Holiday cottages with lots to do with the kids

We are dedicated to running Corsewall Estate as sustainably as we can.

Our power, heating, lighting and water are, as far as possible, sourced from the estate.  In broad terms, we generate our own electricity in excess of what we consume, for heating fuel, we use wood chip bio-mass fuel off setting and exceeding any limited oil consumption we have.  All water is sourced from an historic spring.


All our historic cottages have been internally stripped of their lathe and plaster wall linings and framed and insulated to or in excess of existing building standards.


For all the cottages on Corsewall Estate, the water is drawn from a spring and is tested annually by Environmental Health.


Heating and water at Garden Cottage, Stables Cottage and the Estate office are provided by wood chip fired 150KW bio-mass boiler.  The wood chip is sourced from the sustainably managed estate woodlands.

Three cottages have wood burning stoves and firewood is provided free of charge from wood thinnings from the estate policy woodlands.


The estate has 180KW of wind turbine capacity, which allows the estate to be carbon neutral in terms of electrical energy consumption.  We use LED low energy light bulbs in all the cottages.

One of the two wind turbines on Corsewall Estate


As part of the estate’s sustainable forestry rotation, we plan to be the first in south west Scotland to experiment with commercial scale eucalyptus plantations.  A 12-acre block is planned to be established during 2019-2020 with the anticipation that the warm, frost-free climate, sheltered locations and favourable rainfall will allow fast growth of this high calorific wood type.  We anticipate harvesting within 10 years as opposed to 25 years for conventional Sitka spruce plantations.


In order to minimise waste, through Dumfries & Galloway Council, we provide food waste recycling, paper, glass and cans.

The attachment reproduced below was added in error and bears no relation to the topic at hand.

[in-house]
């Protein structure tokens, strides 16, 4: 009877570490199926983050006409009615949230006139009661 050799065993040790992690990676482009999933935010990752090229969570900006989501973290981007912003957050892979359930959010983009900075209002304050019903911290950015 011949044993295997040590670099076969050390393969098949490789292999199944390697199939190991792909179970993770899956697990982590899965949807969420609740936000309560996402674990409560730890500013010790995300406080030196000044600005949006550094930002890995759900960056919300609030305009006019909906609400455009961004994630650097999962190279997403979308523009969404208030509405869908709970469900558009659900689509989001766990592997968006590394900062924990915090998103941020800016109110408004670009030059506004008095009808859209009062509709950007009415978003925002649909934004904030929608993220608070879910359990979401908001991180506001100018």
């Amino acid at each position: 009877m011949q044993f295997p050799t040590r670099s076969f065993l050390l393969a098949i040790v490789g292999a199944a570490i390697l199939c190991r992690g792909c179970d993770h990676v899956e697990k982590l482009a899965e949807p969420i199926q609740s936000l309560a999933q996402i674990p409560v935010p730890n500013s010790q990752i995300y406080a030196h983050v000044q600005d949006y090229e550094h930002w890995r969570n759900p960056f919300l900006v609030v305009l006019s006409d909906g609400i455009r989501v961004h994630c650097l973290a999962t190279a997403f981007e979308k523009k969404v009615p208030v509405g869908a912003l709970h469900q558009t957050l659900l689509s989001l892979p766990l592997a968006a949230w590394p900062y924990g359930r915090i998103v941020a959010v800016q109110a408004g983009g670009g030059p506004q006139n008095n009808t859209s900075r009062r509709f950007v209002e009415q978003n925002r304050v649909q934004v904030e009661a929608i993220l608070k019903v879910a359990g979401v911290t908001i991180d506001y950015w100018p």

We have planted over 100 acres of species rich grassland as part of the Agricultural Environmental Climate Change Scheme.  In addition, we have created a habitat mosaic and created and restored ponds for wildlife.  We have also restored and renewed over 1km of mixed hedging in the past 12 months and plan to do much more in the future.

All our farm roads and holiday cottage paths are built and maintained using crushed rock from a small quarry on the Estate.


Corsewall Estate is unusually placed to encourage a diverse wildlife population in the face of increasingly commercial farming operations.  It has foreshore marsh ground, mixed woodlands, commercial woodlands, extensive pastureland, peat bog, a burn that runs through the heart of the estate down to Loch Ryan and a limited population pressure that allows wildlife to thrive relatively undisturbed by human activity.

As part of wildlife sustainability policy, we are conducting a feasibility study on restoring and repurposing an old round pigeon dovecot to allow it to be used as a roost for a wide variety of bat species.  In a similar vein, we have also made and installed 30 bat boxes throughout the policy woods.

We have commissioned an owl survey to establish types and numbers resident on the estate.  We are currently assessing the extent of owl boxes that should be installed and their locations.

We have an aspiration to create mini plantations of landscape type trees, e.g. Scots Pine and Douglas fir across the more open grassland areas of the estate’s farms in order to break up the monotony of the extensive grass pasture landscape and create some wildlife environments specifically to encourage the red squirrel population.